Welcome to Morioka, far north in Iwate prefecture.
Morioka, a rather uncommon tourist destination, is known for not one, but three different noodle dishes.
- わんこそば – Wanko soba
- 盛岡冷麺 – Morioka Reimen
- 盛岡じゃじゃ麺 – Morioka Jyajyamen
Reimen is a Korean noodle dish, served cold, that usually follows a hearty meal of Korean barbecue. The Morioka version adds some seasonal fruit, often apples or watermelon.
Jyajyamen is another Korean dish (adopted from the Chinese one of the same name) that tops rough-cut noodles with a giant dollop of black miso spice mix.
I’m not sure why the Korean theme here. The local history has nothing to do with Korea, and Morioka isn’t too close to the sea that connects the two countries.
Don’t miss your train around here. I arrived just as it was leaving. Less than one an hour. Plan accordingly.
Oh, yeah, the wanko soba.
While reimen and jyajyamen could be classified in the ramen category, soba is definitely not in there. But I gotta mention it. I mean, there is a wankosoba cartoon printed on the side of the high speed bullet train. This is the noodle dish that everyone knows.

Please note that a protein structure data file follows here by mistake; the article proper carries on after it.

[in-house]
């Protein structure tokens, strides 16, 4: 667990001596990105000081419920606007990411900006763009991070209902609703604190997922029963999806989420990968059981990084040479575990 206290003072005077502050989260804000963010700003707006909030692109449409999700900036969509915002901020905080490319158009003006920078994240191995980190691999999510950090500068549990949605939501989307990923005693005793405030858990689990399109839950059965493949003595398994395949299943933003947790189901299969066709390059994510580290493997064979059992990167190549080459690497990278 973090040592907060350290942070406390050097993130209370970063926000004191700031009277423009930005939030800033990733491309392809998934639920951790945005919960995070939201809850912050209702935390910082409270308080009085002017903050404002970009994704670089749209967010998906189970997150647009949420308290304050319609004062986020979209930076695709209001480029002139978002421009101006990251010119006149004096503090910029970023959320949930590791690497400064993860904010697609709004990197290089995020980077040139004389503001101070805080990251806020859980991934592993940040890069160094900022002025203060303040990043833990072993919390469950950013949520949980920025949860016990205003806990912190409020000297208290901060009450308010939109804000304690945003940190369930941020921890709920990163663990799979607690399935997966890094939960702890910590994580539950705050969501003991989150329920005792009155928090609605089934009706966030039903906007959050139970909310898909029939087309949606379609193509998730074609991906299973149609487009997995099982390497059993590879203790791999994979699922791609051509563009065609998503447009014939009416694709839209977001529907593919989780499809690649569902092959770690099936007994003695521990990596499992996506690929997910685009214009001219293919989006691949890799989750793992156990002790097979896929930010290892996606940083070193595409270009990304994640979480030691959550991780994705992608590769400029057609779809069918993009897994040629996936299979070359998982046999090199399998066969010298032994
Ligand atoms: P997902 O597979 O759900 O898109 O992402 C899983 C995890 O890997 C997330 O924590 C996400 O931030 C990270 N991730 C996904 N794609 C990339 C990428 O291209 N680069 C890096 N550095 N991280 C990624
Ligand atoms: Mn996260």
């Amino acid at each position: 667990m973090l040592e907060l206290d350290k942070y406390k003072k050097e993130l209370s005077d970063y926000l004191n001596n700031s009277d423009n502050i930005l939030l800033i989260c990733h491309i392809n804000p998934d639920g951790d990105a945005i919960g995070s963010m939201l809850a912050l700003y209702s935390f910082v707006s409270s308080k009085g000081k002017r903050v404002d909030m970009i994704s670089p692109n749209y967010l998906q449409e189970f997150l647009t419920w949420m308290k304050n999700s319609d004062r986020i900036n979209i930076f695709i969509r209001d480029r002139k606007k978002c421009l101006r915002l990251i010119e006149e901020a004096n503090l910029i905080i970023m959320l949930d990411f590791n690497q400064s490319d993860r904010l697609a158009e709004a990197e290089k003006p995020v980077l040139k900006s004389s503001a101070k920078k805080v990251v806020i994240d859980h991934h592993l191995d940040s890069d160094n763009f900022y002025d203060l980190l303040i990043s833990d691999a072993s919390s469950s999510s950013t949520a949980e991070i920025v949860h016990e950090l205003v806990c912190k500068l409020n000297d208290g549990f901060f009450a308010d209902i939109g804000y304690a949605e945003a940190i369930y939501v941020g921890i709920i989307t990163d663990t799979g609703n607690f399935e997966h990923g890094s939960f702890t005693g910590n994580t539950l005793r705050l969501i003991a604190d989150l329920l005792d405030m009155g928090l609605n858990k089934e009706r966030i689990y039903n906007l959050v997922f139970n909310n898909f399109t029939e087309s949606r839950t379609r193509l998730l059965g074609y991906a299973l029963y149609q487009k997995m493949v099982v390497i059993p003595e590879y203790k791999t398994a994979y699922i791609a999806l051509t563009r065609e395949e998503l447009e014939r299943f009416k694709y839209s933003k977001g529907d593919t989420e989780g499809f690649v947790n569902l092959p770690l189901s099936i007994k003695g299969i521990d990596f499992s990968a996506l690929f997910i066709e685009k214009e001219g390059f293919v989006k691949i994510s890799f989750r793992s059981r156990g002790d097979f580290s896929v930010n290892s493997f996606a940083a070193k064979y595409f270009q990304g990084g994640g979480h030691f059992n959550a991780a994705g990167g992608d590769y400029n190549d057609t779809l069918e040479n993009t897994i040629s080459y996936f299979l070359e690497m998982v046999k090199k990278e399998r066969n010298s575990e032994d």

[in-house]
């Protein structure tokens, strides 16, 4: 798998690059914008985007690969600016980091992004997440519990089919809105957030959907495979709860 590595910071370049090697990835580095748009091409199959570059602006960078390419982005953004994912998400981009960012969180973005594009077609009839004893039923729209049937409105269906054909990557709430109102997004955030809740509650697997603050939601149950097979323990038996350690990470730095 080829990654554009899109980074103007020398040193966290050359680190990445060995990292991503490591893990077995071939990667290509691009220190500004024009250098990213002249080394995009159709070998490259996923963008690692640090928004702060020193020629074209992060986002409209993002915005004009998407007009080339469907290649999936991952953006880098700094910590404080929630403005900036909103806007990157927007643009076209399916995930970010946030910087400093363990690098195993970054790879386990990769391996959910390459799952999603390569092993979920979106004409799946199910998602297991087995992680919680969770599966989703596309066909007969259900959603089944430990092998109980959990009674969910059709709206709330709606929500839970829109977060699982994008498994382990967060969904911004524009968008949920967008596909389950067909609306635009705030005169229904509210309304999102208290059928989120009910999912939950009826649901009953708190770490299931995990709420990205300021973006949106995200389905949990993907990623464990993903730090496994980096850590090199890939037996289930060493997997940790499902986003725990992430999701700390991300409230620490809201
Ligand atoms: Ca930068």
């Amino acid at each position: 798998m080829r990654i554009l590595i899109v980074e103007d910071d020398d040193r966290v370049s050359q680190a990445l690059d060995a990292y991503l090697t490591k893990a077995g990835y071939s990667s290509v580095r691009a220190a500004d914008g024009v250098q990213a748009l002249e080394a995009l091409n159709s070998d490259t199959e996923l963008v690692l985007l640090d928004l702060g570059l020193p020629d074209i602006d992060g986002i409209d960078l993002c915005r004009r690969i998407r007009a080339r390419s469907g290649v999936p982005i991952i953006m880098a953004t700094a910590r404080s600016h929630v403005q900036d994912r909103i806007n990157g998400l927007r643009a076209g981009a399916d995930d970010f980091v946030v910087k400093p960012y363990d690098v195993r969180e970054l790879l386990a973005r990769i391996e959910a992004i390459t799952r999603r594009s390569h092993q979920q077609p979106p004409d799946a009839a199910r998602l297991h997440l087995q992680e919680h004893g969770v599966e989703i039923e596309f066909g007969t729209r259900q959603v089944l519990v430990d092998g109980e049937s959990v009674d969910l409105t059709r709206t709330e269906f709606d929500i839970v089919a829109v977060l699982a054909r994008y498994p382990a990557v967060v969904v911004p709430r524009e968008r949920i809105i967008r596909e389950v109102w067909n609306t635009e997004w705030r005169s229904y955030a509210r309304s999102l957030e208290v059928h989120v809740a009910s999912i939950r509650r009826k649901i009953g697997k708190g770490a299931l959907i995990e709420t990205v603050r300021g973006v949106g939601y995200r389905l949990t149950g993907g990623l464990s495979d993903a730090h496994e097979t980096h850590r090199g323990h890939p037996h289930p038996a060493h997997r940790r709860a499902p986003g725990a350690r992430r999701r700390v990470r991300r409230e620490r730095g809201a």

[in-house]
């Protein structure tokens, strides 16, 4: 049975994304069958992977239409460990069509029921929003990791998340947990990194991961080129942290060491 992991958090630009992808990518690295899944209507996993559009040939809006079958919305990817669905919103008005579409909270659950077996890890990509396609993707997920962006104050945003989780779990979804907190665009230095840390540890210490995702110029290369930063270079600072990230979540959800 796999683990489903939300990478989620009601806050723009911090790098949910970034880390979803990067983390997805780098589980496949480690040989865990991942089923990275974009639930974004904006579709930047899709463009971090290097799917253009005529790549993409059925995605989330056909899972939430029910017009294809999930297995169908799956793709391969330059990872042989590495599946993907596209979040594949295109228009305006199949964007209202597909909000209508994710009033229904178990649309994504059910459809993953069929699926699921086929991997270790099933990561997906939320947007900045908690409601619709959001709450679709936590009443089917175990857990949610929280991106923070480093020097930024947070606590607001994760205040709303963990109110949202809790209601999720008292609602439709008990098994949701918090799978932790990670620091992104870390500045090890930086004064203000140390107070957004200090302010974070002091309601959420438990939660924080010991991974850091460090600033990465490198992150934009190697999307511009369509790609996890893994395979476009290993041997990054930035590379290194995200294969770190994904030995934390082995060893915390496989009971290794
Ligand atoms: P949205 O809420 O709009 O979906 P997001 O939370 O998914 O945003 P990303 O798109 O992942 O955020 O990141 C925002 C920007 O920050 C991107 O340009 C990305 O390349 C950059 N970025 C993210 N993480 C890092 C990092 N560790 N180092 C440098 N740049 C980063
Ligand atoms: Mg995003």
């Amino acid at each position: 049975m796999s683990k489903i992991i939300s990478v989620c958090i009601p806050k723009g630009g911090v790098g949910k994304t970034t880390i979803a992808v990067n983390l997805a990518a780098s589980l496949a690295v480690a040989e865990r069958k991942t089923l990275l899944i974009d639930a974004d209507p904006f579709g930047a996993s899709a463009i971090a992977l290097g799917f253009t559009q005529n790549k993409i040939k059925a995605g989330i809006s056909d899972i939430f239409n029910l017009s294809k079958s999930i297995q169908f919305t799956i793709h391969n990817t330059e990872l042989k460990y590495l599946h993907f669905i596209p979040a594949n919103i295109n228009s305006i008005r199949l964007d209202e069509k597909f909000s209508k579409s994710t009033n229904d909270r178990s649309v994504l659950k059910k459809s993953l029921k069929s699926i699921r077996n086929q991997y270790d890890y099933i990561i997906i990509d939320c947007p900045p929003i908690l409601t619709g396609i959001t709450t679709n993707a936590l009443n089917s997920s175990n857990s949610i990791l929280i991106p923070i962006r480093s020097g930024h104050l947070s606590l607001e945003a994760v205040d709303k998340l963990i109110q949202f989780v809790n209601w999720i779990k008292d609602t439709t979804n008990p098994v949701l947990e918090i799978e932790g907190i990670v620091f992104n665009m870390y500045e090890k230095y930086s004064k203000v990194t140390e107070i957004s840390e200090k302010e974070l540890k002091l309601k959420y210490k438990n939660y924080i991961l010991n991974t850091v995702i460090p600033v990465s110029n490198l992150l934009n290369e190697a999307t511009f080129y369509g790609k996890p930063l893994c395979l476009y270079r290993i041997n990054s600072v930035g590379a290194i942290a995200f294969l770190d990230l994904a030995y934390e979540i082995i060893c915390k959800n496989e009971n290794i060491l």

The concept is simple. The serving lady dumps one bite of soba noodles into your bowl. Just one. The second you finish, she is there with another. Repeat. Repeat. Repeat. It’s a sort of all-you-can-eat soba noodle event.
This was my first time trying this. It was a little strange at first, but by the 40th or 50th bowl, I was a noodle slurping machine, deftly slurping with one hand and receiving more noodles with the other. The obvious question; How much can you eat?
The average male, the staff told me, eats 50.
The waitress comes out with 15 at a time. So take the minute break between gorging sessions to add some seasonings to your empty bowl. There are a lot to choose from. Nori, sesame, spicy sansho, grated daikon, etc. Mix it up each time.
You can’t just quit. You have to finish every last bit of noodle in your bowl and put a cover on it. Sounds simple, but when you are looking like you are in pain, she will be hovering like a hawk. Micro-seconds between the slurp and serve. All I can say is . . . good luck.
How many bowls of wankosoba can a die hard noodle nerd eat?
95 . . . this time. I tried to quit at about 90, but that waitress was relentless!
Oh, and 15 servings of the stuff comprise one regular bowl.